The research studies this paper draws from are not without limitations. Notably, in the first study, there was no theory gleaning phase and initial programme theories (IPTs) were quite specific. Both studies had in-country researchers as coinvestigators who understood the local context; however, none of these were realist researchers. Additionally, all research assistants had experience in qualitative data collection, but none had previous experience in realist evaluation or realist interviews. Furthermore, while I had exposure to realist methodologies prior to the first study, this was my first complete realist evaluation and as such, learnt important lessons along the way—many of which I share below.

Challenge 1: power imbalances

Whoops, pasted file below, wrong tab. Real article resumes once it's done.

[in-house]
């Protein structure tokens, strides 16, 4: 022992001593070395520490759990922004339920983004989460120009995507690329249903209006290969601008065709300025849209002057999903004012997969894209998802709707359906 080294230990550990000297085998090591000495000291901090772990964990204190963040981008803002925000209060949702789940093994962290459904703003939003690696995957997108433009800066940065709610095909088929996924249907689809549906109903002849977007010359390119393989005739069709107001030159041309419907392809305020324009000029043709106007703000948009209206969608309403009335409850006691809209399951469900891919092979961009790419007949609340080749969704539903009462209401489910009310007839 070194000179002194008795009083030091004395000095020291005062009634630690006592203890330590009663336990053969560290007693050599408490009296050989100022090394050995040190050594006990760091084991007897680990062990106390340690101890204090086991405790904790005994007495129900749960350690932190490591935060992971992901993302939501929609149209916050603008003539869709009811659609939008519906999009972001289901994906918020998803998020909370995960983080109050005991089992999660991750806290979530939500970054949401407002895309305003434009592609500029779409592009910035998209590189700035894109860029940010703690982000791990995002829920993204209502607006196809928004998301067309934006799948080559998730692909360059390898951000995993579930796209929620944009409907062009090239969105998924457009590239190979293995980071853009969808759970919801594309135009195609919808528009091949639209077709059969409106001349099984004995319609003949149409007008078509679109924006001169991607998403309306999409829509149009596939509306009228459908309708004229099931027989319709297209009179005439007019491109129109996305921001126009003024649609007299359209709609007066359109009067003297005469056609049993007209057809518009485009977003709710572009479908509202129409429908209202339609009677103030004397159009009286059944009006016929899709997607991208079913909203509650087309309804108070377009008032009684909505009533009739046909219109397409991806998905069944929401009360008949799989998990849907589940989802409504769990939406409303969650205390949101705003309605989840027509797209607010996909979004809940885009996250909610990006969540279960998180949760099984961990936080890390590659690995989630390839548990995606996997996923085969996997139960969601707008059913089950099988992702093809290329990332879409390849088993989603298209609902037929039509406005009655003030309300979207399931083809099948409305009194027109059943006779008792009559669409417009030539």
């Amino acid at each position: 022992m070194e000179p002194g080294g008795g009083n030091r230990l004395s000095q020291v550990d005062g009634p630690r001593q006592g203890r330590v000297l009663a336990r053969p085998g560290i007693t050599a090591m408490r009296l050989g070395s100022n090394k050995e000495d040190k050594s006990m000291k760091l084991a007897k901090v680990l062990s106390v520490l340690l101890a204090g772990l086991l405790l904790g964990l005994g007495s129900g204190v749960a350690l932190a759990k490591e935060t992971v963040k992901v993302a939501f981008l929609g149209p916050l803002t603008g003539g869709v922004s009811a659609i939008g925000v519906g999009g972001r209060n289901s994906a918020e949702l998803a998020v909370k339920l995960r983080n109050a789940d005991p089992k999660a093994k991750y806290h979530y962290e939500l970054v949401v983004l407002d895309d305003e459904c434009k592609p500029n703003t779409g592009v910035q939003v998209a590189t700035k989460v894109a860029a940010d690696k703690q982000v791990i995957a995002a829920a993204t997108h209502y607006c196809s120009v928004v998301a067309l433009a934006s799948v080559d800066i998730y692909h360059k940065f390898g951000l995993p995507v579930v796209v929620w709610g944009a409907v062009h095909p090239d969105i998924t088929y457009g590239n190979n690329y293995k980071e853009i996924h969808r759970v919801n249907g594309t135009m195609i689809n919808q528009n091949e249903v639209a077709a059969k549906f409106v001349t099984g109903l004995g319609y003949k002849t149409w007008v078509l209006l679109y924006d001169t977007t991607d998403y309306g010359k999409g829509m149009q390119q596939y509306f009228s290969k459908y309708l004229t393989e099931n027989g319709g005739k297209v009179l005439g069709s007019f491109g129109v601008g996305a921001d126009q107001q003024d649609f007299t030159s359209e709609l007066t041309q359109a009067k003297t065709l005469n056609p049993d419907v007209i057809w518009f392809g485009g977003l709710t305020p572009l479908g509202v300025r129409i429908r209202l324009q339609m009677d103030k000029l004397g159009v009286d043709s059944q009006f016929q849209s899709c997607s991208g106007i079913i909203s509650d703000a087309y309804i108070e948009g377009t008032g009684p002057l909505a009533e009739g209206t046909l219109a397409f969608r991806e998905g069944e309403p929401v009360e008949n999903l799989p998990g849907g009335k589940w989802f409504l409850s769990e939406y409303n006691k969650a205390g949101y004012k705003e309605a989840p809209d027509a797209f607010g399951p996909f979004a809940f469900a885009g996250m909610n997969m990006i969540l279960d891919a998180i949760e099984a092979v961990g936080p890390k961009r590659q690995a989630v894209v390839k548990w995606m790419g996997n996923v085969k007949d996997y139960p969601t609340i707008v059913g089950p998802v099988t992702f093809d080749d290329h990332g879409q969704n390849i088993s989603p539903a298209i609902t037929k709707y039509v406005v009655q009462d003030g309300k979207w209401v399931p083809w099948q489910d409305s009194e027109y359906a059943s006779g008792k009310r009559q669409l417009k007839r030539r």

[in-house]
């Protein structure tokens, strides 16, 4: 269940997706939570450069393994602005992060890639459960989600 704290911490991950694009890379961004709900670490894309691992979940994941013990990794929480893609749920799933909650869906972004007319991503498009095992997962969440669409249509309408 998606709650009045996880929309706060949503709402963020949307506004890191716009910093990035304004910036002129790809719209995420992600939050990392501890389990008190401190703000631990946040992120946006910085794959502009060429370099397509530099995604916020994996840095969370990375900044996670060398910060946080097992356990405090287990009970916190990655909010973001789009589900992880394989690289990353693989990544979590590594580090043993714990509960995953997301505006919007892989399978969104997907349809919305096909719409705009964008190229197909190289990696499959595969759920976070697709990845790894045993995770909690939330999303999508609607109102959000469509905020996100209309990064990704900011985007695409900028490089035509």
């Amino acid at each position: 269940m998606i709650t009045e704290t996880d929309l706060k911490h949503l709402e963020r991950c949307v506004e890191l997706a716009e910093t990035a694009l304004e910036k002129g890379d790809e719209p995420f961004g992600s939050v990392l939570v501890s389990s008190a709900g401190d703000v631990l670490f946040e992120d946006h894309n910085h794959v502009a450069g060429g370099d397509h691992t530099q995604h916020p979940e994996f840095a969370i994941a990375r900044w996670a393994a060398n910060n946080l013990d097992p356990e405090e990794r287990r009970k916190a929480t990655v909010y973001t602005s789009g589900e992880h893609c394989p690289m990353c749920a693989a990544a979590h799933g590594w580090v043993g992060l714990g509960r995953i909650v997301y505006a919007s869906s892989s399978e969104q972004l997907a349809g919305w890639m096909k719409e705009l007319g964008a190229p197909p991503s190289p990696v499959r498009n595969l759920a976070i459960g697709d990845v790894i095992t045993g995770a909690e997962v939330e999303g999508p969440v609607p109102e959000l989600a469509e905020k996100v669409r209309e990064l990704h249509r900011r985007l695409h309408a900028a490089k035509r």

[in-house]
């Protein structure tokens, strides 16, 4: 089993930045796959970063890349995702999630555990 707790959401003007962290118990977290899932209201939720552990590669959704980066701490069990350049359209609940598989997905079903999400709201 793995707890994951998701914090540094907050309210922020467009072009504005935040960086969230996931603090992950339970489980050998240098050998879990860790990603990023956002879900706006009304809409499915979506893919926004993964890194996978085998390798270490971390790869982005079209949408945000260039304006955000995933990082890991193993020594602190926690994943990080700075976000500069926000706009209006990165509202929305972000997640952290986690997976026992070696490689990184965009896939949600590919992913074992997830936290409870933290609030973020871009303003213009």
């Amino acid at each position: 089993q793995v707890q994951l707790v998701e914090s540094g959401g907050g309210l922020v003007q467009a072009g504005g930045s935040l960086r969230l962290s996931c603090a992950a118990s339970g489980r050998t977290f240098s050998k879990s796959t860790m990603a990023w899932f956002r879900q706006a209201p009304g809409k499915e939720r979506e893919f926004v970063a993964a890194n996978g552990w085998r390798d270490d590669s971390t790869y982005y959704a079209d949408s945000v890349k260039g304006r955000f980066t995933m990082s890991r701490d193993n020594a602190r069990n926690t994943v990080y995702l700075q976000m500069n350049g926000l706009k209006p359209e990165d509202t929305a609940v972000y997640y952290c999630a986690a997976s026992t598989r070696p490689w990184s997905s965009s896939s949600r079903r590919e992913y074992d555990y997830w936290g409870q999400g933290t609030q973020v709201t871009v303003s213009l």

The topic of power imbalances between researchers and research participants is extensively discussed in qualitative research methodologies.28 29 Due to the nature of the researcher-participant relationship, power imbalances may frequently and easily come into play, which can result in controlling or constraining views and respondent bias through enforcing opinions.29 Power is noted to be influenced by a number of factors, including educational or professional backgrounds, socioeconomic status, gender and ethnic identities.30 This imbalance of power may be exacerbated in less resourced contexts or cross-cultural research situations,is relevant in many global health research projects,31 and requires particular attention when working with marginalised populations.32 Power discrepancies between researcher and research participant that influence participant responses were also apparent while conducting realist interviews. However, this issue has yet to be thoroughly explored within realist evaluation methodology.